BBC NEWS Americas Africa Europe Middle East South Asia Asia Pacific Arabic Spanish Russian Chinese Welsh

 You are in: World: Americas
Front Page 
Middle East 
South Asia 
From Our Own Correspondent 
Letter From America 
UK Politics 
Talking Point 
In Depth 

Commonwealth Games 2002

BBC Sport

BBC Weather

Friday, 14 September, 2001, 19:26 GMT 20:26 UK
Islamic world deplores US losses
Ayatollah Imami Kashani
Religious leaders condemned the attacks
During Friday prayers Muslim clerics in the Arab world have strongly condemned Tuesday's attacks in America.

It's not courage in any way to kill an innocent person, or to kill thousands of people, including men and women and children

Sheik Mohammed Sayed Tantawi
Syria's most senior Islamic leader described the attacks on America as a terrorist act, as ignoble as what he called the state terrorism practised by Israel.

Hundreds of Palestinians also rallied in the West Bank city of Ramallah to show support for Americans killed in the attacks, as well as condemn Israeli killing of Palestinians in Jenin.

And in Iran, Tehran's main football stadium observed an unprecedented minute's silence in sympathy with the victims.

'State terrorism'

Iran's Ayatollah Imami Kashani spoke of a catastrophic act of terrorism which could only be condemned by all Muslims, adding the whole world should mobilise against terrorism.

Ramallah rally
There were many expressions of sympathy throughout the Arab world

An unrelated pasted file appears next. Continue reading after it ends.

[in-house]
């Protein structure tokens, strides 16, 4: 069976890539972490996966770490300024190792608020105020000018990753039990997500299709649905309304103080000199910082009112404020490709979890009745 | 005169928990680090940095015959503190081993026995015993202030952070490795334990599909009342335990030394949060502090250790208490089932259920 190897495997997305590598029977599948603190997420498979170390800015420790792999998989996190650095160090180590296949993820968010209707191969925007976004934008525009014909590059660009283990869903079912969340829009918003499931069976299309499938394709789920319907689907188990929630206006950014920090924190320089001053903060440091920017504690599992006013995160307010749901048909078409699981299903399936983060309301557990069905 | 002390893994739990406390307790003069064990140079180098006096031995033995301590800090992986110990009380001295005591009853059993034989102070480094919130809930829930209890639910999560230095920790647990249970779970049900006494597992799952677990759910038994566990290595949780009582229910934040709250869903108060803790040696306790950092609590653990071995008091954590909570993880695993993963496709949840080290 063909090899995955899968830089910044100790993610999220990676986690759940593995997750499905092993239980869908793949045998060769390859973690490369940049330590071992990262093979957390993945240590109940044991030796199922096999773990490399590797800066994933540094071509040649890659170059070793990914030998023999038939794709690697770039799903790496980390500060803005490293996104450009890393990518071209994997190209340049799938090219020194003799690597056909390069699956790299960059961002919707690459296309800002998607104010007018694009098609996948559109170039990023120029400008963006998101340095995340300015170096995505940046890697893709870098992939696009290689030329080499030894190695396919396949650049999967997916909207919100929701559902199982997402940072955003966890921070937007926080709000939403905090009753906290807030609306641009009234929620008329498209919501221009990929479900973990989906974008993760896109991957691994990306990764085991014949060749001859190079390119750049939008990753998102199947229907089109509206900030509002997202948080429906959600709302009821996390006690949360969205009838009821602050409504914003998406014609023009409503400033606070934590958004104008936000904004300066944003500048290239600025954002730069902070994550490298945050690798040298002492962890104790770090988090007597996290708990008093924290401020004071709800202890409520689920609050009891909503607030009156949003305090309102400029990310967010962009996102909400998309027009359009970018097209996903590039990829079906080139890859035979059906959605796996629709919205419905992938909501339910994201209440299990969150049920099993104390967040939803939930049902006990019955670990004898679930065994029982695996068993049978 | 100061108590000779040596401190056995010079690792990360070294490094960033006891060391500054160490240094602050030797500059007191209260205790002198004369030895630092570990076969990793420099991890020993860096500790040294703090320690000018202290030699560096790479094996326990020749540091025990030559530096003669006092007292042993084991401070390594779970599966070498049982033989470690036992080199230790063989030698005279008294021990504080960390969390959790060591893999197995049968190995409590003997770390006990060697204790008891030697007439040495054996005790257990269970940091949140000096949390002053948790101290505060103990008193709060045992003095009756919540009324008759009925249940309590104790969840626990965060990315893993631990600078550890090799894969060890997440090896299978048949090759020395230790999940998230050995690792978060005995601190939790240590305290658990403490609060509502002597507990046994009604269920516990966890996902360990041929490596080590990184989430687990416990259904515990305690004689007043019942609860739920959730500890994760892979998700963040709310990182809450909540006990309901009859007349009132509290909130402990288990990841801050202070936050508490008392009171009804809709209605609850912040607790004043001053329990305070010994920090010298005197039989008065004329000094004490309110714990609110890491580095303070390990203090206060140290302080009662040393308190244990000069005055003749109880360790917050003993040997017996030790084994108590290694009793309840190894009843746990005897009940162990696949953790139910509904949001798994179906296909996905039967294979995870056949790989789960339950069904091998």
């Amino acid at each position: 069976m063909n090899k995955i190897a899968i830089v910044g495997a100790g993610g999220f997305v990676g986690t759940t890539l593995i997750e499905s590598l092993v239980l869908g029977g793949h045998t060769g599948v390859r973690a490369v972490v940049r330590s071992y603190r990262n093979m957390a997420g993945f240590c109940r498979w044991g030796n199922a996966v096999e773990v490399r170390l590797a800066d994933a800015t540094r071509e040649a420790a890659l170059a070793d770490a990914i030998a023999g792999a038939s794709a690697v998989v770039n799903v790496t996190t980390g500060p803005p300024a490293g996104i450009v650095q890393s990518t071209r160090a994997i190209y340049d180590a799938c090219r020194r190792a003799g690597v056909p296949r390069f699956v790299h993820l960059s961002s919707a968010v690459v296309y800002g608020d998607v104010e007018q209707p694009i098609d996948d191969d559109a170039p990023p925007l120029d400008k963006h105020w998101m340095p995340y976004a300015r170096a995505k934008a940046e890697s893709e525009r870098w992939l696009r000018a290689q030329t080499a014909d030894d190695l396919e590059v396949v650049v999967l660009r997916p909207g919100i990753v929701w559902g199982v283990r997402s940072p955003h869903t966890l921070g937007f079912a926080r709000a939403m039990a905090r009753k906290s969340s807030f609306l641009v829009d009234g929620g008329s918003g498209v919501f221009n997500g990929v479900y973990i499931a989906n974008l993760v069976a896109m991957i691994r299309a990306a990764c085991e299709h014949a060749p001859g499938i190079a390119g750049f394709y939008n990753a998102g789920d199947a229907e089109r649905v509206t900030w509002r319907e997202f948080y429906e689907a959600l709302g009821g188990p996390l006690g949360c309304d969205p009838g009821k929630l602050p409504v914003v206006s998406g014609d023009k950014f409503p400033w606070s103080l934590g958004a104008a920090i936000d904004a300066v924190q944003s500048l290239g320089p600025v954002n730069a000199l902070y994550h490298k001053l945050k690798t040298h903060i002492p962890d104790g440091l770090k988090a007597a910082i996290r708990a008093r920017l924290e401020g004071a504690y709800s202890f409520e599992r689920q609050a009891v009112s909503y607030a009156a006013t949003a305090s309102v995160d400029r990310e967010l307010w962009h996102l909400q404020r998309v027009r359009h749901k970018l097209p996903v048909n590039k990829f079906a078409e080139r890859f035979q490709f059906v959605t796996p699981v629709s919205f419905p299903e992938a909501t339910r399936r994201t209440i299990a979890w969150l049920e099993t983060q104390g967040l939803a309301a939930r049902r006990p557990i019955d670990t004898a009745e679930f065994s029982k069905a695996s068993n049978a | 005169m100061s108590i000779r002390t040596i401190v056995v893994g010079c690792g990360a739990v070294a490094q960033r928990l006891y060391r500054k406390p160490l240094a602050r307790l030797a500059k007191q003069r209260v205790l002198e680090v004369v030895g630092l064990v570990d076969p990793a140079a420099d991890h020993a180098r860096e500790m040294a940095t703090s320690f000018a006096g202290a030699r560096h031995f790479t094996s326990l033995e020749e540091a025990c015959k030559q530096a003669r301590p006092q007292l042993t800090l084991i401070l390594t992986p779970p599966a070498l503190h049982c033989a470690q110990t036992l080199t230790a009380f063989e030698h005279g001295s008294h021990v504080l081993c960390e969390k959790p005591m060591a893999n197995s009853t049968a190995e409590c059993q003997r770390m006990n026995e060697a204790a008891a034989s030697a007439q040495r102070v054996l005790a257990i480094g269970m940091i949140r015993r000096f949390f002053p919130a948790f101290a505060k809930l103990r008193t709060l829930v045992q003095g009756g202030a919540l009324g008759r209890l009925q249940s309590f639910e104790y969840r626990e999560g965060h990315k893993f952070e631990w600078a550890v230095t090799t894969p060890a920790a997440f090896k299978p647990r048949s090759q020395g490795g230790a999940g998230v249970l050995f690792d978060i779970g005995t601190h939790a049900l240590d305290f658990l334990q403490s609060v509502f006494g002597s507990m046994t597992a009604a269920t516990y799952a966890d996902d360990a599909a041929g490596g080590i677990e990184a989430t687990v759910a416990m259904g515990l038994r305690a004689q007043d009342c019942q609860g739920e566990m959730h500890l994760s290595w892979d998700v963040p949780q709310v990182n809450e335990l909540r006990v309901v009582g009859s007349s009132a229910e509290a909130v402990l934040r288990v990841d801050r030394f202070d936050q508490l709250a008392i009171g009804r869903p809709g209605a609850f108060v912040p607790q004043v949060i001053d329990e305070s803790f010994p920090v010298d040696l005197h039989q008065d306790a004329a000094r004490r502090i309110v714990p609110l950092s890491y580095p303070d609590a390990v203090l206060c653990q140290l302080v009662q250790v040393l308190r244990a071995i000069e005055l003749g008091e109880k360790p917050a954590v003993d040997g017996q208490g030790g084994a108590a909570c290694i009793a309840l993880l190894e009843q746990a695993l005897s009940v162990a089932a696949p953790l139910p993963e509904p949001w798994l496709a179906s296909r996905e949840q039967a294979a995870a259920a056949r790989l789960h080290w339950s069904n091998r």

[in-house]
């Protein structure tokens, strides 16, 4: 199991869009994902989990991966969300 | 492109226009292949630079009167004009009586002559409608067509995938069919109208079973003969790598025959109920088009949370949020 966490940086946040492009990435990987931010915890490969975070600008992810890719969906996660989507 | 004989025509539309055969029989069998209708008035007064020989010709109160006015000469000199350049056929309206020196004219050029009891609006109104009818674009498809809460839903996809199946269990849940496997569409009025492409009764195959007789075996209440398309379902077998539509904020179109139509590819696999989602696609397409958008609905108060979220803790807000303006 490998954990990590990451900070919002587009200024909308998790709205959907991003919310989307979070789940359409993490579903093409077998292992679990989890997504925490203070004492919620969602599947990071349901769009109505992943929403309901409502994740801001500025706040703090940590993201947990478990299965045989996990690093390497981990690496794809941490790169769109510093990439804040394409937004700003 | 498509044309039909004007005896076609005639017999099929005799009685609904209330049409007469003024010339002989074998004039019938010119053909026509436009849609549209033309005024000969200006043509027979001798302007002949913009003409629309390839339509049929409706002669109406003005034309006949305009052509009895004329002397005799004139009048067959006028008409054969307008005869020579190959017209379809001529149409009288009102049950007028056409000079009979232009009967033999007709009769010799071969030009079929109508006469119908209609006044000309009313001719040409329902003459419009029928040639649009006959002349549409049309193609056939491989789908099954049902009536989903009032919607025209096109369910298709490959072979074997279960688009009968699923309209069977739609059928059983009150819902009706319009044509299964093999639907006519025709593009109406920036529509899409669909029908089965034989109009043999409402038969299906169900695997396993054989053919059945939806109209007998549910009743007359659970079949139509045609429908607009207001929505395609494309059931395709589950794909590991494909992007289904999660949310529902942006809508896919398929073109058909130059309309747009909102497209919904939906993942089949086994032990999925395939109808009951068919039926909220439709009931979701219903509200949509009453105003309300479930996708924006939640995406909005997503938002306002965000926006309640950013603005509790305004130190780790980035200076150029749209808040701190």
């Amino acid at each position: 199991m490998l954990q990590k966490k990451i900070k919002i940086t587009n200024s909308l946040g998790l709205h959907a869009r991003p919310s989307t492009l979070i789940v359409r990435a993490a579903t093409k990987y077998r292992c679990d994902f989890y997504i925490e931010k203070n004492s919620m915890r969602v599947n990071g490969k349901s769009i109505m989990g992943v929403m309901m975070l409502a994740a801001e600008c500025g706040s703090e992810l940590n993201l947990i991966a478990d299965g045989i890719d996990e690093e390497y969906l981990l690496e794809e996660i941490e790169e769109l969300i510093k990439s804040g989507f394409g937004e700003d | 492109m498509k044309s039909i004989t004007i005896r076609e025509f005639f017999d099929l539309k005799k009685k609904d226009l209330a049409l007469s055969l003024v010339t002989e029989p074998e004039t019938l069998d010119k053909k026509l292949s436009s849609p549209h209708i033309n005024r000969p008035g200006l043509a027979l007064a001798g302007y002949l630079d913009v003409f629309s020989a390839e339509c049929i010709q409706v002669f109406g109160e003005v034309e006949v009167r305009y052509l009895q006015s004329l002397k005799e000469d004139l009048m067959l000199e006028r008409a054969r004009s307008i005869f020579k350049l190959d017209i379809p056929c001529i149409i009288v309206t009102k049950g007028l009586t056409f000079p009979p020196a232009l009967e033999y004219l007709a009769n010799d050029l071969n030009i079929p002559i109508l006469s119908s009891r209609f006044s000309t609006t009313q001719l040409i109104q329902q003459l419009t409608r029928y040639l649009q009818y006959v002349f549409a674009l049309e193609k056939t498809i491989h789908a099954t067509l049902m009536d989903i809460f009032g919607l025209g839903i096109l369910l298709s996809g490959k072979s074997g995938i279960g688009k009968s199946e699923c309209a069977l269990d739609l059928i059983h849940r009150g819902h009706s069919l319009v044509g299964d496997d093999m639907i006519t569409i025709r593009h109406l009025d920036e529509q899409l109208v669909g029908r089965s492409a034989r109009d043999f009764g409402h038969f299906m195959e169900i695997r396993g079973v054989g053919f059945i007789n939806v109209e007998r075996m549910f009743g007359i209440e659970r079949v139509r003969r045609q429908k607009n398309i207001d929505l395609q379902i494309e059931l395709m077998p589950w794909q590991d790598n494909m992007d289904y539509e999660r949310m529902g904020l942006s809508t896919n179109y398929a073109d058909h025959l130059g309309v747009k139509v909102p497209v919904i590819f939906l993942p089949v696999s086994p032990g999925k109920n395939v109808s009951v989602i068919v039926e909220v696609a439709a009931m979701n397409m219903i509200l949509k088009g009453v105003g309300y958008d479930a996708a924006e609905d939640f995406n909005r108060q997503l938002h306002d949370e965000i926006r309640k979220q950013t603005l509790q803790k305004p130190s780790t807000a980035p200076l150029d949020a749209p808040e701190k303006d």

But if its roots were really to be tackled, terrorism and its practitioners would have to be defined, he said, pointing to Israel and calling it a "terrorist state which was killing children".

America's support and its arrogant policies around the world might help to explain the brutalism of the hijackers, he added.

On Thursday night, people who tried to stage a commemorative vigil in central Tehran, in spite of the ban on public gatherings, were broken up by police and Islamic volunteers.

'Barbaric acts'

The head of al-Azhar in Cairo, one of Sunni Islam's highest religious authority, said attacking innocent people was not courageous, but stupid and would be punished on Judgement Day.

Christianity, America, or the Christian world were not accused because a Christian masterminded [Oklahoma]

Gaza City imam

"It's not courage in any way to kill an innocent person, or to kill thousands of people, including men and women and children," said Sheik Mohammed Sayed Tantawi.

In Lebanon the spiritual leader of the Shia guerrilla group, Hezbollah, called the attacks "barbaric acts".

He added even though Muslims were opposed to the American Government because of its support for Israel, the American people should not be blamed.

No mention

One imam in the Nuseirat refugee camp outside Gaza City said Islam should not be tarred by association, even if chief suspect Osama Bin Laden was eventually tied to the attack.

The imam pointed to the lessons of the 1995 Oklahoma City bombing, in which he said "Christianity, America, or the Christian world were not accused because a Christian masterminded it."

In Iraq, a nationally televised sermon from Baghdad's al-Azam mosque urged that no tears be shed for "tyrants whose hands are stained with the blood of our people".

And at the al-Ansar mosque in the West Bank town of Hebron, where supporters of the militant Islamic movement Hamas were heavily represented among worshippers, the sermon did not mention the US attacks.

The BBC's Matt Frei in Jerusalem
"The authorities here are doing their best to feel America's pain"
See also:

14 Sep 01 | Americas
How far can Arab states co-operate?
14 Sep 01 | Europe
Europe mourns with US
14 Sep 01 | Americas
In pictures: A country in mourning
Links to more Americas stories are at the foot of the page.

E-mail this story to a friend

Links to more Americas stories